• You are correct Elke. The warp threads run along the long axis of the loom. The Dream Weavers laid their warp threads out on a long table and hand-dyed them. These were then dried and loaded onto the loom about a week before the competition. During the contest, the sheep is sheared, the wool fibers are spun into yarn and this is then woven (as weft) into the warp which already present. So warp (long axis) may be very colorful while weft (perpendicular to warp) is the color of the wool that comes directly off the sheep. Making preparation of the dyed warp part of the competition would take far too long … preparation of the dyed Dream Weaver warp took the better part of two days (and this doesn’t include the time to spin the warp threads themselves … which took about two weeks). I will tell Joanna that you liked the final product! D

    • Joanna was delighted to have been given the practice version of the shawl and she is sitting across the table from me wrapped up in it! She did have a good time at the competition (the weather was cold but clear) but then came down with a ‘thing’ the following day! She is recovering and happy to have seen your comment. Miss you and the rest of the M contingent. D

  5. Pass along my Congratulations! That is amazing. Yes, when very young I did see that sort of thing, one bit at a time. In particular I do have vivid memories of carding wool while still very small, and my mom always knitted – I never had store bought gloves until was an adult. Pretty sure the same was true of sweaters. But to see that (and I love the term sheep-to shawl – it may be common to you but I heard it for the first time just then) process take place in sequence is truly wonderful.

    • I’ll pass along your thoughts. Joanna is now sitting across the kitchen table from me wrapped up in the practice version of the shawl which is equally soft, beautiful, and warm. D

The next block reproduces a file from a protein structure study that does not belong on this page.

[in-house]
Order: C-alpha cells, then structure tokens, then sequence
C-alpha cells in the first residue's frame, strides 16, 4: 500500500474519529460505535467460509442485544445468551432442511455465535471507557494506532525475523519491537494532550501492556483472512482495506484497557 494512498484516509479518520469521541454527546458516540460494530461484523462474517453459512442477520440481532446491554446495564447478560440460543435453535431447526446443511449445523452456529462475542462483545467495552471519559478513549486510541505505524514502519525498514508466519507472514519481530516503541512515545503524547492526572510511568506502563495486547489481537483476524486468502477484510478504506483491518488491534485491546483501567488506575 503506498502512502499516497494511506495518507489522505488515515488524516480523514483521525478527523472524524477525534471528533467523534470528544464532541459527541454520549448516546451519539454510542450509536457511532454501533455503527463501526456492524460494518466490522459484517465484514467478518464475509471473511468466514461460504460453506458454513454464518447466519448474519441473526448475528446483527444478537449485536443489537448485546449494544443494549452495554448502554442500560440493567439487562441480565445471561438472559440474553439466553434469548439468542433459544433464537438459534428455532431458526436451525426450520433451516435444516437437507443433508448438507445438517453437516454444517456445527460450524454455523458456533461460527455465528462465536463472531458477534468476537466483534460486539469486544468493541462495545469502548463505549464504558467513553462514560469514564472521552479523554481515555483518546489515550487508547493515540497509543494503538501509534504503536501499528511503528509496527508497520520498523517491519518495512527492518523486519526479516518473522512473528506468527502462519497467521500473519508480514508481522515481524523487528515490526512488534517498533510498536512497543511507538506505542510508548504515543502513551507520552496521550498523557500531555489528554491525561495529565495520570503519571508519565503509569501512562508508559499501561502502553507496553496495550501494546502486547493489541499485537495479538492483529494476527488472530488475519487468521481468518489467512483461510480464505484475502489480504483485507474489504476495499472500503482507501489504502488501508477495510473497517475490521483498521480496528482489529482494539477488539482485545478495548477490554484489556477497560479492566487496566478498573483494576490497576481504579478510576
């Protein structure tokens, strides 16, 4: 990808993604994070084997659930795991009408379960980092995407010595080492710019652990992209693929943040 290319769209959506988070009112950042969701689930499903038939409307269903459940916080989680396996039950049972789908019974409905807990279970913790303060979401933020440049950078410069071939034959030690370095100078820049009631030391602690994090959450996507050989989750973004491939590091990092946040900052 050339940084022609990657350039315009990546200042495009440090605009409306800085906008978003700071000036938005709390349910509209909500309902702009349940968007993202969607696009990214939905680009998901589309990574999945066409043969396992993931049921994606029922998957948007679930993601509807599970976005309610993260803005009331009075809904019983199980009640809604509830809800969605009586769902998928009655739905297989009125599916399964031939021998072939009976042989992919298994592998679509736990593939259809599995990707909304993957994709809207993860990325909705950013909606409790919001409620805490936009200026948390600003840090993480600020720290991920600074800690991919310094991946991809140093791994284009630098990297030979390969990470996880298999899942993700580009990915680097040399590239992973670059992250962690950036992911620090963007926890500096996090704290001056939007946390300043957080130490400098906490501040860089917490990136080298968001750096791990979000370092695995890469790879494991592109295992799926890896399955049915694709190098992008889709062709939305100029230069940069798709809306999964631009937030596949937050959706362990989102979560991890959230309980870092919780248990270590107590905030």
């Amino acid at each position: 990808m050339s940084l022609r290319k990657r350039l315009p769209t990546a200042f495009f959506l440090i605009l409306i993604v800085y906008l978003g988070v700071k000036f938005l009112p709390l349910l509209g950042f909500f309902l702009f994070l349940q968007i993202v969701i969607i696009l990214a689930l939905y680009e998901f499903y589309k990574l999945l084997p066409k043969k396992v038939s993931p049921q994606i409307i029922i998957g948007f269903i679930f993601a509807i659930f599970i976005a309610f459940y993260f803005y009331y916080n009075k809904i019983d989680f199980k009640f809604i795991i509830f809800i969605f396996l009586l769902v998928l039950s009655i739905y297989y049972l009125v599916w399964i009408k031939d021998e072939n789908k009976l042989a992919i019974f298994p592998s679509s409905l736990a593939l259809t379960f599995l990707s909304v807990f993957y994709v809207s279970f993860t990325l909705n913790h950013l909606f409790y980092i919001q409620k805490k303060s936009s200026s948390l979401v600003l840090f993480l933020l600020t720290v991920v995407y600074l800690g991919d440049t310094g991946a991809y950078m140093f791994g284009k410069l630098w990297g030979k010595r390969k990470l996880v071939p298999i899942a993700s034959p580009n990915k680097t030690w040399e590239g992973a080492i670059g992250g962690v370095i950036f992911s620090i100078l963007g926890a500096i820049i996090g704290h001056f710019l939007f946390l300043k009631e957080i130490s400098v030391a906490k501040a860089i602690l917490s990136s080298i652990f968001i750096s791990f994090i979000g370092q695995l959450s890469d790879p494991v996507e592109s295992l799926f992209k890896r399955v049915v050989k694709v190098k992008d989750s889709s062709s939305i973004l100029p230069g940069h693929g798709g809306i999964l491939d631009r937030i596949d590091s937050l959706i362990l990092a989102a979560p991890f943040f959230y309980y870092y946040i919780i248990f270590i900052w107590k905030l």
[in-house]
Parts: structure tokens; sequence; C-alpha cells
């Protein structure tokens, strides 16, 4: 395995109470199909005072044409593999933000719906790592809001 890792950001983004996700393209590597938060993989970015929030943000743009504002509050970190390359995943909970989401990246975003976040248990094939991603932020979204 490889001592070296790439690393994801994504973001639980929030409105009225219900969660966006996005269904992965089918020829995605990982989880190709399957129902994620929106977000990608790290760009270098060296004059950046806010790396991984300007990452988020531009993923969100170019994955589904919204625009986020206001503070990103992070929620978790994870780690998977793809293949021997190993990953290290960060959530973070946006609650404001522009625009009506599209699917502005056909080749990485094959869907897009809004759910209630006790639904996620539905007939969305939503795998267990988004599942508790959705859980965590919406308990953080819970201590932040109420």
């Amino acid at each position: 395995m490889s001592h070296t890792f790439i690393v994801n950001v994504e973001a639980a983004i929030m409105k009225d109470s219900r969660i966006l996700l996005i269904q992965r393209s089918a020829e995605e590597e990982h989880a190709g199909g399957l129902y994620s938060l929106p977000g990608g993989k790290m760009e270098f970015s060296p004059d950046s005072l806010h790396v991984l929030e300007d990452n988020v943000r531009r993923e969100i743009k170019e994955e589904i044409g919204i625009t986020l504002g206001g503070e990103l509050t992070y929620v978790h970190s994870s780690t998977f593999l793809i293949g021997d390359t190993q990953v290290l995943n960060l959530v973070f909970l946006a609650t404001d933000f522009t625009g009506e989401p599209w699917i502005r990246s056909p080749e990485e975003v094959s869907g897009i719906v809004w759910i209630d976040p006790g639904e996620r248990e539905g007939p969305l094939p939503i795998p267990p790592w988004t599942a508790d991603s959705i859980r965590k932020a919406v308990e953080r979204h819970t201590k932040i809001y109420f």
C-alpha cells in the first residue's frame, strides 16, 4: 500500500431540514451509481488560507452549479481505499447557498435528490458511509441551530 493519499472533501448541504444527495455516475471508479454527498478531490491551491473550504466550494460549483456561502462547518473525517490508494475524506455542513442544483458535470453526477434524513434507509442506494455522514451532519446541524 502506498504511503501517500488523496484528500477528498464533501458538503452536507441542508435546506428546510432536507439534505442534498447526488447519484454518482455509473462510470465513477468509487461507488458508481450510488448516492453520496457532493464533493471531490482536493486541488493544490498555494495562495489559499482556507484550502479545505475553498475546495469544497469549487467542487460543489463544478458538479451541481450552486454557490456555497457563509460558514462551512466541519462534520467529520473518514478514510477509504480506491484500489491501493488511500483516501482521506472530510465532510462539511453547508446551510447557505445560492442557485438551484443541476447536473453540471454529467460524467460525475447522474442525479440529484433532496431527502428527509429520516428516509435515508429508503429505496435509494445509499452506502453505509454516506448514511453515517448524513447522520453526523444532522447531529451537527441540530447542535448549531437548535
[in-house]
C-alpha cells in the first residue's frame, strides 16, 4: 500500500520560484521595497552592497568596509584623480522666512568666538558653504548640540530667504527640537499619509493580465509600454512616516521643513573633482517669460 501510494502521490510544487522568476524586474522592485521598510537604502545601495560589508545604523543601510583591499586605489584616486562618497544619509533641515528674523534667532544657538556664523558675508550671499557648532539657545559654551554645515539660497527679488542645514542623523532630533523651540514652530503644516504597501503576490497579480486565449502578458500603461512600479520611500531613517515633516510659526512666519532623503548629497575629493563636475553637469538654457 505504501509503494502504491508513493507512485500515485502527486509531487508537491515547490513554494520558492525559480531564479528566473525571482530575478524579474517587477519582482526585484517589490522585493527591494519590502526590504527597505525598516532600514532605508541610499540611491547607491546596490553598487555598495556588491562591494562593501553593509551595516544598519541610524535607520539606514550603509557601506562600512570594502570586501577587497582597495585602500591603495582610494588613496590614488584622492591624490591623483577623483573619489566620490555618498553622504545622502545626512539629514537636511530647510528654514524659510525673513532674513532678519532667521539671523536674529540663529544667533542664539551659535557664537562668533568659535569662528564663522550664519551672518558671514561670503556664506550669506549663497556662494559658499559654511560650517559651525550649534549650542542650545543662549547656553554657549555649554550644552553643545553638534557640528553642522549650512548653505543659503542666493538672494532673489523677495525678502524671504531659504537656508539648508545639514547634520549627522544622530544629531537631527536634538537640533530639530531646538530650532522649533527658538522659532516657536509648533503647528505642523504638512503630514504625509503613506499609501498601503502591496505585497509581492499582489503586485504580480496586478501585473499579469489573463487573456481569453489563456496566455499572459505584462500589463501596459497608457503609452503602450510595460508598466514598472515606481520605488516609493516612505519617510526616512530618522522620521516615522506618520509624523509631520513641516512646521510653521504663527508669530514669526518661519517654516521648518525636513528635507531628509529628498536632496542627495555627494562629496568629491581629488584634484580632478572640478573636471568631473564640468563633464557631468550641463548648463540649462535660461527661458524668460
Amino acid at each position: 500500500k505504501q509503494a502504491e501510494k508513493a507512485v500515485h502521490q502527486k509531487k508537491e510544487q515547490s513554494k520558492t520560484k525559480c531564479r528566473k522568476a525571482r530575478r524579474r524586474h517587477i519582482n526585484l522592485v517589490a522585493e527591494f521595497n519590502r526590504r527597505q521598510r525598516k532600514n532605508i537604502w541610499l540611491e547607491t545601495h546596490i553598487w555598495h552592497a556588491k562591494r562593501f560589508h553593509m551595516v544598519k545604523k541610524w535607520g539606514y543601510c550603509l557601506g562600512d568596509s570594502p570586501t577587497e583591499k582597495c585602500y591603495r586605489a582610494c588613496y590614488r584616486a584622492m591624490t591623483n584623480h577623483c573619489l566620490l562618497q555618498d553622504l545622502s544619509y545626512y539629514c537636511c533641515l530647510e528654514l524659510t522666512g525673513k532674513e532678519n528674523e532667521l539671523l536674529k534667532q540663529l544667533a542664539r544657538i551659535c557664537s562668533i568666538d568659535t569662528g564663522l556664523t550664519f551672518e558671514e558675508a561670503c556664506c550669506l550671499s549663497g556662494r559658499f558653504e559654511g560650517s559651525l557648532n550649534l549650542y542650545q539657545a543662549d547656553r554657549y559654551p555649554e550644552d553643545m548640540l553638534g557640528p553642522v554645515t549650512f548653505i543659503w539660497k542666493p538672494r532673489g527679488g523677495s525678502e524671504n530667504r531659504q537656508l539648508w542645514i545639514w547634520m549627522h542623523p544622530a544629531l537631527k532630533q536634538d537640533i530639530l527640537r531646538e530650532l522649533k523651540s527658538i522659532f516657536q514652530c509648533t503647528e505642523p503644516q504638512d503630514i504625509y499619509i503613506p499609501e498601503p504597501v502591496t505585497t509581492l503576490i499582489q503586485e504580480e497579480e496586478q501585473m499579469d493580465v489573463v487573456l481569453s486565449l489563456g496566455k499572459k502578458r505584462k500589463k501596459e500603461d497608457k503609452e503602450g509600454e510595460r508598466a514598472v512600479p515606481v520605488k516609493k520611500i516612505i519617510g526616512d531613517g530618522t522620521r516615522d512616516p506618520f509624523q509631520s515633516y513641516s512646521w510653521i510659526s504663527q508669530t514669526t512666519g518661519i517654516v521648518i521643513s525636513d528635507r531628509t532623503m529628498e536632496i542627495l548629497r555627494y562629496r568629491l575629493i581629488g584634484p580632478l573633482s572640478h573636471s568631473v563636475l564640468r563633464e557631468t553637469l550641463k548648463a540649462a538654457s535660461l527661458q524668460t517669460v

• Speaking of warm, I awoke today to a relatively mild day; just a few degrees below freezing, hardly any wind and only a few clouds. Tomorrow it will go to +9C! Oh, one more thing, next time you visit my site you may find it a bit confusing at first. I’ve undergone mitosis (Elke’s term!) and have broken the stuff in two parts. From now on the blog may make a bit more sense.

          • Aha – you didn’t see all of it. Top right you’ll find a link to the new Duck Starfish 23 site … with the original picture from the Doe Hills, of course. Over the next little while I’ll make sure I keep the Canon close and see if I can get a nice winter picture to use for a header.

  6. Congratulations to Joanna and her team! That’s beautiful work! We live 15 miles from the Farm show complex! We still have not yet made it to the Farm Show in all our years of living here. Amazing the events we miss that are right in our own back yard. I’m sure our little one would love it, too. Next year, surely! 🙂

  7. The Dream Weavers have demonstrated their mighty skills in creating this dreamy shawl. It is so soft and ethereal looking and is a real work of art. Kudos to Joanna and her talented team for producing this impressive artistic creation. It is lovely.

  8. This looks like so much fun! And that sheep does rather look like she’s an old hand at this game. I love the shawl pattern they picked! Tell Joanna I have a box from our travels waiting to go to the post office soon here …